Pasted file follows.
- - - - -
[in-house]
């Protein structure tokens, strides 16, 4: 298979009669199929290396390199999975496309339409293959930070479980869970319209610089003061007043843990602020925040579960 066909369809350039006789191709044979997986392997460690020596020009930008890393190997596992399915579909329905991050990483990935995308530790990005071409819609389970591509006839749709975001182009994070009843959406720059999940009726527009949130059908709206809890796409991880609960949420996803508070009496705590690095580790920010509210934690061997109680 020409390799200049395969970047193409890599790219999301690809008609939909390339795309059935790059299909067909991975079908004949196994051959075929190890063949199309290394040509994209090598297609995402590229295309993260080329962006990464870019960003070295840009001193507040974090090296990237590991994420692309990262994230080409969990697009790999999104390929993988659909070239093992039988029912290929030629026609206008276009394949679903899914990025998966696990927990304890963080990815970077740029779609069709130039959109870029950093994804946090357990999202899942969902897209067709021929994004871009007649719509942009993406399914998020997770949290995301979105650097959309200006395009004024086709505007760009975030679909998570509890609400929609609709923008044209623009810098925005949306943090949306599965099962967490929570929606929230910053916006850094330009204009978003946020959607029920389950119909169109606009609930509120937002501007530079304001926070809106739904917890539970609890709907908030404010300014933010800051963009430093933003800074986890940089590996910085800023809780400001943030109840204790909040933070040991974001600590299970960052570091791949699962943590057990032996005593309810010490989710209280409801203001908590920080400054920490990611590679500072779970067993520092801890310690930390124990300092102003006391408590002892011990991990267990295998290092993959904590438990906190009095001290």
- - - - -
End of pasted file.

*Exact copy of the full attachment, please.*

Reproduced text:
[in-house]
């Protein structure tokens, strides 16, 4: 298979009669199929290396390199999975496309339409293959930070479980869970319209610089003061007043843990602020925040579960 066909369809350039006789191709044979997986392997460690020596020009930008890393190997596992399915579909329905991050990483990935995308530790990005071409819609389970591509006839749709975001182009994070009843959406720059999940009726527009949130059908709206809890796409991880609960949420996803508070009496705590690095580790920010509210934690061997109680 020409390799200049395969970047193409890599790219999301690809008609939909390339795309059935790059299909067909991975079908004949196994051959075929190890063949199309290394040509994209090598297609995402590229295309993260080329962006990464870019960003070295840009001193507040974090090296990237590991994420692309990262994230080409969990697009790999999104390929993988659909070239093992039988029912290929030629026609206008276009394949679903899914990025998966696990927990304890963080990815970077740029779609069709130039959109870029950093994804946090357990999202899942969902897209067709021929994004871009007649719509942009993406399914998020997770949290995301979105650097959309200006395009004024086709505007760009975030679909998570509890609400929609609709923008044209623009810098925005949306943090949306599965099962967490929570929606929230910053916006850094330009204009978003946020959607029920389950119909169109606009609930509120937002501007530079304001926070809106739904917890539970609890709907908030404010300014933010800051963009430093933003800074986890940089590996910085800023809780400001943030109840204790909040933070040991974001600590299970960052570091791949699962943590057990032996005593309810010490989710209280409801203001908590920080400054920490990611590679500072779970067993520092801890310690930390124990300092102003006391408590002892011990991990267990295998290092993959904590438990906190009095001290």